Post-industrial economies are at a crossroad. On the one hand countries are dealing with the crisis of unemployment and underemployment, developing strategies to increase labor market participation of all adults, and increase productivity. On the other hand, the same countries are responding to demographic concerns regarding an aging population and decreased birth ratios. These concerns, coupled with a growing demand for gender equality in the labor market, and better work/family balance, lead to the development of new tax and welfare policies around child care, as well as restructuring the workplace to fit the needs of workers with familial care obligations. A storm of new legislation, regulation and voluntary initiatives attempting to address child care, parental leaves, and the structure of the work day, are sweeping through developed economies, with significant innovation, variation, and experimentation.
The feminist policy and scholarly debate around these policies seem to presume that market based mechanisms for the promotion of gender equality are inferior to state based mechanisms, and that generally, those who care about gender equality should be suspicious of turning to the market for solutions, because it is an institution that tends to replicate rather than ameliorate gender inequality. In this paper we seek to question market aversion within these debates. In particular, we ask whether the theoretical premise of the discussion – the harsh dichotomy between market and state – is plausible at all, and particularly at the current moment in the development of the regulatory state. Using examples from the fields of welfare, tax and employment law from a variety of post-industrial “developed” economies, we seek to destabilize the dichotomy and explore the wide array of policy tools on the spectrum between pure market-based policies and strictly state provided benefits. We offer a systemic analysis that exposes the myriad possible legal and institutional configuration available to policy makers.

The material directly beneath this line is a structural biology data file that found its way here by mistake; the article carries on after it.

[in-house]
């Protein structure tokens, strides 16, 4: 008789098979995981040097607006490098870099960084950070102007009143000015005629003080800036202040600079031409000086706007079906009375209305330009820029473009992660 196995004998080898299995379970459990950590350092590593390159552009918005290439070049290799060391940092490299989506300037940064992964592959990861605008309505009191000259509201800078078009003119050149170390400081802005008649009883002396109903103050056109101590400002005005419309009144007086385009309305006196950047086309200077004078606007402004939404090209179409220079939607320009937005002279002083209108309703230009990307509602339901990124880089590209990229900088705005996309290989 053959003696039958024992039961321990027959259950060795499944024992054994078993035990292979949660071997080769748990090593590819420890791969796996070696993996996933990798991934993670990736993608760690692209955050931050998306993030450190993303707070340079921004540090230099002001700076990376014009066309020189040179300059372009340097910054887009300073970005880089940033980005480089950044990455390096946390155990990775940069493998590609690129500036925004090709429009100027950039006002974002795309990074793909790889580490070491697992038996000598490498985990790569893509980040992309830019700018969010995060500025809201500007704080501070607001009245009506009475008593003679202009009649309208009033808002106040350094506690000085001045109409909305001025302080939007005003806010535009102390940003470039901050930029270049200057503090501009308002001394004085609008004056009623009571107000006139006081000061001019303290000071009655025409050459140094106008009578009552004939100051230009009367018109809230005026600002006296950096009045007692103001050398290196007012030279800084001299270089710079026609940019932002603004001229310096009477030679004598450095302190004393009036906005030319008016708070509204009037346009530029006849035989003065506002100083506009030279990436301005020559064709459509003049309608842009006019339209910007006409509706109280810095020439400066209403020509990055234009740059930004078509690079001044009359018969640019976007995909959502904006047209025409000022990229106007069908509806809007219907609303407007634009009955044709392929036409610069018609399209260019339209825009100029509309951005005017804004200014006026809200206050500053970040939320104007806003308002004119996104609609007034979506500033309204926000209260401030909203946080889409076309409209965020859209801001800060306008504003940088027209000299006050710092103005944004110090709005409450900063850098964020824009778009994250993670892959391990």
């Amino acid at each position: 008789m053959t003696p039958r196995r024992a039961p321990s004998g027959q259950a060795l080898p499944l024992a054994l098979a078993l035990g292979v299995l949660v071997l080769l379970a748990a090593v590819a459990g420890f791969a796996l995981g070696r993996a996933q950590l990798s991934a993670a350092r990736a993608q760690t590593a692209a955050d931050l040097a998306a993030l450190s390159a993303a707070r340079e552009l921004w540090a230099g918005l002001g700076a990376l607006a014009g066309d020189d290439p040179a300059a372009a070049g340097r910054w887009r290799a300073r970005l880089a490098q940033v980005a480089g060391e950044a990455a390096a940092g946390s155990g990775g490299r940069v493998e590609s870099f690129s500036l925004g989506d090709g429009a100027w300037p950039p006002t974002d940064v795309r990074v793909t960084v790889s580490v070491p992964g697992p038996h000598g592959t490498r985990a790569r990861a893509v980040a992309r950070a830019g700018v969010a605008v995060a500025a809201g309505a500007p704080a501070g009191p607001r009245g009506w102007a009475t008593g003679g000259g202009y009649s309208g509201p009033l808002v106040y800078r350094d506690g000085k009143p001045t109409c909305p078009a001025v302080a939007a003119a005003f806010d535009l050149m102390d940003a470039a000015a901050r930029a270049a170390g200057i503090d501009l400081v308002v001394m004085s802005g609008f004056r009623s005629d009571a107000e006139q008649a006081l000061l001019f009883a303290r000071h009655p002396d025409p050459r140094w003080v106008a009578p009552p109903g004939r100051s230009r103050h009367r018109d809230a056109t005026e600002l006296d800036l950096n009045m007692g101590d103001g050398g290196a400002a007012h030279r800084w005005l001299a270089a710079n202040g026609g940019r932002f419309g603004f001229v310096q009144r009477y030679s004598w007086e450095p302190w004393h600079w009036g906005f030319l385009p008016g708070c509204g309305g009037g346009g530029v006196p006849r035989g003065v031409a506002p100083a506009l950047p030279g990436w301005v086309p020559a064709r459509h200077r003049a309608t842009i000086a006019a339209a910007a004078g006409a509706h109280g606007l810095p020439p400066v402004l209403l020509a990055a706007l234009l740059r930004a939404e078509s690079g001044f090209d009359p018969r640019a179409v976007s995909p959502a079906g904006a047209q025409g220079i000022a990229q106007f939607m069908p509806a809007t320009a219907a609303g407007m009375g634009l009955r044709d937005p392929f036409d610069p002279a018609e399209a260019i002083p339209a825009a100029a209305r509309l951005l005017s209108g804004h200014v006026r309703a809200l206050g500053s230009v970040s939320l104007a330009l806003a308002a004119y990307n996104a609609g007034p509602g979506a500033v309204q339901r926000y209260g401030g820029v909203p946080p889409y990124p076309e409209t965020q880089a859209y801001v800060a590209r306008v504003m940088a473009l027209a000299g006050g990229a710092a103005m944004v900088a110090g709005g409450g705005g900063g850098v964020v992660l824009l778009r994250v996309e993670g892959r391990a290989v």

Our analysis is grounded in an explicit and multifaceted discussion of the normative considerations that underlie policies aimed as regulating both the labor market and care work: namely, Distributive Justice (including gender equality); Efficiency; and Autonomy (including personhood and community). Part I of the article offers a rich account of each of these normative considerations and explains the complex (both positive and negative) effects of both market and state-governed mechanisms on promoting them. Good policy, we argue, should not sweepingly reject market mechanisms nor should it abandon state governed instruments but rather mix and match the advantages of both state and market mechanisms focusing on their potential real-life consequences. We use some examples from our comparative study in order to illustrate the potential for such hybrid mechanisms. We model the complex implications, seemingly technical legal mechanisms entail, and explain the unique mix of normative goals supported by each mechanism. In part II, building on the previous part, we offer a framework to analyze and develop policy that promotes gender equality in the family and the market, in the fields of tax, welfare and employment. In order to methodically decipher the different mechanisms available, and to be able to match them with the normative goals, as well as creatively think about possible institutional options, we build on existing literature to offer a typology of policy solutions along four mechanism-design criteria: (1) universal v. Selective (2) fixed sum v. income dependent (3) cash transfers v. in kind services (4) which institution provides the service (family, state, market, civil society). Each of these criteria reflect tensions between the underlying normative goals, and each represents a distinction between ideal type mechanisms that can, and we argue that should be, broken up and understood as a spectrum of modular tools to be mixed and matched in order to support varying combinations of normative ends.